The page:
(Who Killed Teddy Bear boasts a direct connection with Taxi Driver. Its assistant cameraman was Michael Chapman, who would later capture New York in its full-color ’70s grimy glory for Scorsese as Taxi Driver‘s cinematographer.)
If New York was America’s most dangerous city of this era, the most dangerous part of New York was the subway. The inciting incident of Joker occurs on a subway ride, when a group of Wall Street types harass the clown to the point of no return, and seminal New York movies like Death Wish, The Warriors, and Maniac all mined the terrors of the subway.
The first movie to explore the growing dangers of the NYC transit system was Larry Peerce’s The Incident (1967), in which a disparate group of commuters is menaced by Joe (Tony Musante) and Artie (Martin Sheen), a pair of psychotic hoods who board a train carriage with evil intentions. Initially written by Nicholas E. Baehr as a one-off TV drama, The Incident is from that school of drama wherein a metaphorical grenade is thrown at a group of people to see who ducks for cover and who throws themselves on it. In this case, nobody seems willing to dive on the grenade that is Joe and Artie, each commuter keeping their head down while their fellow passengers are harassed and humiliated. In the years following the 1964 murder of Kitty Genovese, killed outside her apartment while her neighbors purportedly (but may not have actually) ignored her cries for help, the subject of New Yorkers’ unwillingness to come to the aid of their fellow citizens was ripe for cinematic treatment. Peerce’s film is a damning indictment of the city’s perceived apathy.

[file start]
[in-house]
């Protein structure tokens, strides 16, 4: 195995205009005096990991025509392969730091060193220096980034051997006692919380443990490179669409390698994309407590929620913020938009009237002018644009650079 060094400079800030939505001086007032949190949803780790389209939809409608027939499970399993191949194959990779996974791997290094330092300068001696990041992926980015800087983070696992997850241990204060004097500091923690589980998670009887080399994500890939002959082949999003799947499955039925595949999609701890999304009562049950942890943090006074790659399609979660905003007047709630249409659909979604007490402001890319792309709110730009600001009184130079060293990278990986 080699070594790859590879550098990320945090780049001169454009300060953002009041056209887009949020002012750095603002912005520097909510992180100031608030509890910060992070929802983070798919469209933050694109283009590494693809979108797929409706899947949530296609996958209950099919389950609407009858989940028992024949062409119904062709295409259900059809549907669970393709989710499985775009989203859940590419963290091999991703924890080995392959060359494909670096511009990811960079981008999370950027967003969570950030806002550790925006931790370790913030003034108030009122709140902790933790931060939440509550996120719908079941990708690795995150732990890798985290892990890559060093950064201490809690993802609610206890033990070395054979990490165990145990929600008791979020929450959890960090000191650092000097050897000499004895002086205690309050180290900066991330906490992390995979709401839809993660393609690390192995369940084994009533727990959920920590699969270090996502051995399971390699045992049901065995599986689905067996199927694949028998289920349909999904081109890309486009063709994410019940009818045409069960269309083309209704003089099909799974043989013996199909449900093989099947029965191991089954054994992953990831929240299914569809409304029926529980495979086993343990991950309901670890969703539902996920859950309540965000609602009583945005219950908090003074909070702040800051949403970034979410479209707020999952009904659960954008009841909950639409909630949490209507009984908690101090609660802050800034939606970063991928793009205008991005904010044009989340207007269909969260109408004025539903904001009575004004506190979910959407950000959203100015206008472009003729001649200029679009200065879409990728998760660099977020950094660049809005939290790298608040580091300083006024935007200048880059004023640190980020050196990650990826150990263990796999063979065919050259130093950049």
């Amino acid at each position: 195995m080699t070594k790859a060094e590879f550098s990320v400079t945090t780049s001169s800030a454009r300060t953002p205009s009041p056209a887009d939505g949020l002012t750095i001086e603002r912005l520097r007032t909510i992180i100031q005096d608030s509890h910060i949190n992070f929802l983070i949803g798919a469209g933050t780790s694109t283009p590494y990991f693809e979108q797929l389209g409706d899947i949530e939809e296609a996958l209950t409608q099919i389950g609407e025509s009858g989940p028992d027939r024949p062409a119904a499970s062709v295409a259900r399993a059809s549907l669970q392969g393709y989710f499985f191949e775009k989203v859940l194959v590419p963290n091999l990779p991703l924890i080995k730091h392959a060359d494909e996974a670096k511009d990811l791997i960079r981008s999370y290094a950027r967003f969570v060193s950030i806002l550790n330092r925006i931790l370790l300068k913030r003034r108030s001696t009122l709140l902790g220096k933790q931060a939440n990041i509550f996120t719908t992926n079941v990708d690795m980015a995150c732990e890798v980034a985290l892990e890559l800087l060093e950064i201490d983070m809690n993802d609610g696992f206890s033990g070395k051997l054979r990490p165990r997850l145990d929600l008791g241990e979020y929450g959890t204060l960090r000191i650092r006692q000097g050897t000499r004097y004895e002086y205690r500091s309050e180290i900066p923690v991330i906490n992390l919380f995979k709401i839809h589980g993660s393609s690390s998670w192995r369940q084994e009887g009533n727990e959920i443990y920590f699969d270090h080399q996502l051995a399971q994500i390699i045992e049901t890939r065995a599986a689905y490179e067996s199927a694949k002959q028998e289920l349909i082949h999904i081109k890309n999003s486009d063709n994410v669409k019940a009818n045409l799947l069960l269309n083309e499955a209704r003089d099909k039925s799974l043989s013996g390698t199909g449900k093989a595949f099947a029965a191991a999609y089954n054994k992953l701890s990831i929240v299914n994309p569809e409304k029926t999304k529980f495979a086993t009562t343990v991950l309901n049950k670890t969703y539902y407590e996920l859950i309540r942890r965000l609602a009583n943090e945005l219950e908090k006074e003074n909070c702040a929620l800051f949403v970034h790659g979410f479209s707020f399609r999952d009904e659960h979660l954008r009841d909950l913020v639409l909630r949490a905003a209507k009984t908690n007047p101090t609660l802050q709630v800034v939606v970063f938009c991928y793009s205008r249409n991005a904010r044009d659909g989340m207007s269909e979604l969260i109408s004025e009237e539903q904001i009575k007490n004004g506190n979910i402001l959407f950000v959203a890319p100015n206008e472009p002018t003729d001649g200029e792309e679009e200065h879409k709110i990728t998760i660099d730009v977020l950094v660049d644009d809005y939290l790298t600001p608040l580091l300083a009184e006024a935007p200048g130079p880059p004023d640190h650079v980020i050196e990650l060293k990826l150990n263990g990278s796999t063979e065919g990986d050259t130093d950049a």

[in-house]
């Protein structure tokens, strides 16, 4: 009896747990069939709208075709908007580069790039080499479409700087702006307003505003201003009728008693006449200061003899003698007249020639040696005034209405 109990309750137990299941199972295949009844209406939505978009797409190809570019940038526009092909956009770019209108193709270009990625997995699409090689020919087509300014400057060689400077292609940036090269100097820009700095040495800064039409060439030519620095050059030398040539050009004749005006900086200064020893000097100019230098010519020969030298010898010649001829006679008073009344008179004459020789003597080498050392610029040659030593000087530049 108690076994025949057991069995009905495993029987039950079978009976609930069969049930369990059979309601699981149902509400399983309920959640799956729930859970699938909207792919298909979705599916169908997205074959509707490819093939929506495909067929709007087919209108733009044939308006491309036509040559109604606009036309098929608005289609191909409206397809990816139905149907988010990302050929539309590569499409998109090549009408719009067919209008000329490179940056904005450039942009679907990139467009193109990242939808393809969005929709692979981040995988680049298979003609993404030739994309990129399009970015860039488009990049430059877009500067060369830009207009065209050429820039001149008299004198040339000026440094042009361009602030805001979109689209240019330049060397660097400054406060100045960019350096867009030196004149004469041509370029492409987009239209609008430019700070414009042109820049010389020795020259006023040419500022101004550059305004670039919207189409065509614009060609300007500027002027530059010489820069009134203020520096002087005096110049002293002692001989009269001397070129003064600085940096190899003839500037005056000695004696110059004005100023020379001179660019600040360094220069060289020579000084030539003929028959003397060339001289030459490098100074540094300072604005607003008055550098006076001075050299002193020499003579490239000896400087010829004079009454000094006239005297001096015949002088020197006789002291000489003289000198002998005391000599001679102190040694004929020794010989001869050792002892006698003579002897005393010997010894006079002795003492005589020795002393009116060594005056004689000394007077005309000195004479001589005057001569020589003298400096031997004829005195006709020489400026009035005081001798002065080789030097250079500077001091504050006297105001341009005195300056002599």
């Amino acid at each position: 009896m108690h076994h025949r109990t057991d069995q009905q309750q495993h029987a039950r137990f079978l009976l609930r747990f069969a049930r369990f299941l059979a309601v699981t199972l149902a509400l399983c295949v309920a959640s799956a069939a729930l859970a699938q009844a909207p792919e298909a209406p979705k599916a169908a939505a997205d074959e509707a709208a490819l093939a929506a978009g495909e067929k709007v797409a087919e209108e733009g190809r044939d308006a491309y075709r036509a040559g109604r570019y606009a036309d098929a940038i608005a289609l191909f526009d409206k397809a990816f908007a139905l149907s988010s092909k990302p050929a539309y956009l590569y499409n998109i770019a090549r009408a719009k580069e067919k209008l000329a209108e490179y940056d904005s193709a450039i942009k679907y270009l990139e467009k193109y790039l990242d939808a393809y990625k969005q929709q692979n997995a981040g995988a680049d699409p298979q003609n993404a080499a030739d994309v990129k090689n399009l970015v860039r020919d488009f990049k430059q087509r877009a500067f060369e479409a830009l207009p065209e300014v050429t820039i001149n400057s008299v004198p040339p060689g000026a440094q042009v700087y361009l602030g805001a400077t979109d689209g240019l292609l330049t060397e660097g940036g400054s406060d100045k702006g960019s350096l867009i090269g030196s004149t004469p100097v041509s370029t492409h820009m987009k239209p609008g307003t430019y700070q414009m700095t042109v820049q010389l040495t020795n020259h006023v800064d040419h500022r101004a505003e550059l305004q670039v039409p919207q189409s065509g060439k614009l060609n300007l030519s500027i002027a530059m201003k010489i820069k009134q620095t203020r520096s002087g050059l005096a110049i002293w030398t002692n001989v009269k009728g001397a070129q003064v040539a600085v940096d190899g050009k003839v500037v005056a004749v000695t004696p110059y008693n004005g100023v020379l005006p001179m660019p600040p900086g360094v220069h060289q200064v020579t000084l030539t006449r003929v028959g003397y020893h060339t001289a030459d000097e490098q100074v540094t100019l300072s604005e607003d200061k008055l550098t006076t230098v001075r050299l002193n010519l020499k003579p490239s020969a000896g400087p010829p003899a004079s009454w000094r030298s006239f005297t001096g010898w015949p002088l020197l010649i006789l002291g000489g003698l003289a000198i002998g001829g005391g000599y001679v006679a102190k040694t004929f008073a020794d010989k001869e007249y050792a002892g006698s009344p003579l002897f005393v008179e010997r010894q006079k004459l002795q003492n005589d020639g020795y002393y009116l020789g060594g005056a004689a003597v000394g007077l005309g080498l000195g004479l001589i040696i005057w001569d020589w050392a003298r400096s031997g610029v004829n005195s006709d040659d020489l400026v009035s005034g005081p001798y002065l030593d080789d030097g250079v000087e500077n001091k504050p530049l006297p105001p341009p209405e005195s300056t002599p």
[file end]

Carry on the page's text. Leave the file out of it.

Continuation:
While Artie is little more than a stock maniac out for kicks, Joe is very specific in his manipulations, employing a divide-and-conquer approach to his commandeering of the carriage. He begins by picking on those with the lowest social standing – an unconscious hobo, a recovering alcoholic, a homosexual – knowing the other passengers are unlikely to interfere. He gradually begins to work his way up to the more middle-class commuters, and it becomes clear that Joe’s rampage is fueled by a feeling of societal injustice. In what must have been quite the taboo-rattler in 1967, Joe even squares up to a pair of soldiers on leave, who despite being the passengers best equipped to intervene, have thus far refused to stand up to him. The New York subway could reduce even America’s bravest to quivering cowards.
Perhaps the most interesting of the passengers is Arnold Robinson (Brock Peters), an embittered African-American who initially enjoys seeing the white passengers subjected to the sort of humiliations he’s no doubt experienced many times himself. Arnold begins to see himself as akin to Joe and Artie, but Joe makes it all too clear in racial language that the feeling isn’t mutual. The moment in The Incident that stands out as most prescient today comes when the police finally make a belated appearance. As they rush aboard and take a quick glance at the assembled passengers, who do you think they initially assume is the guilty party?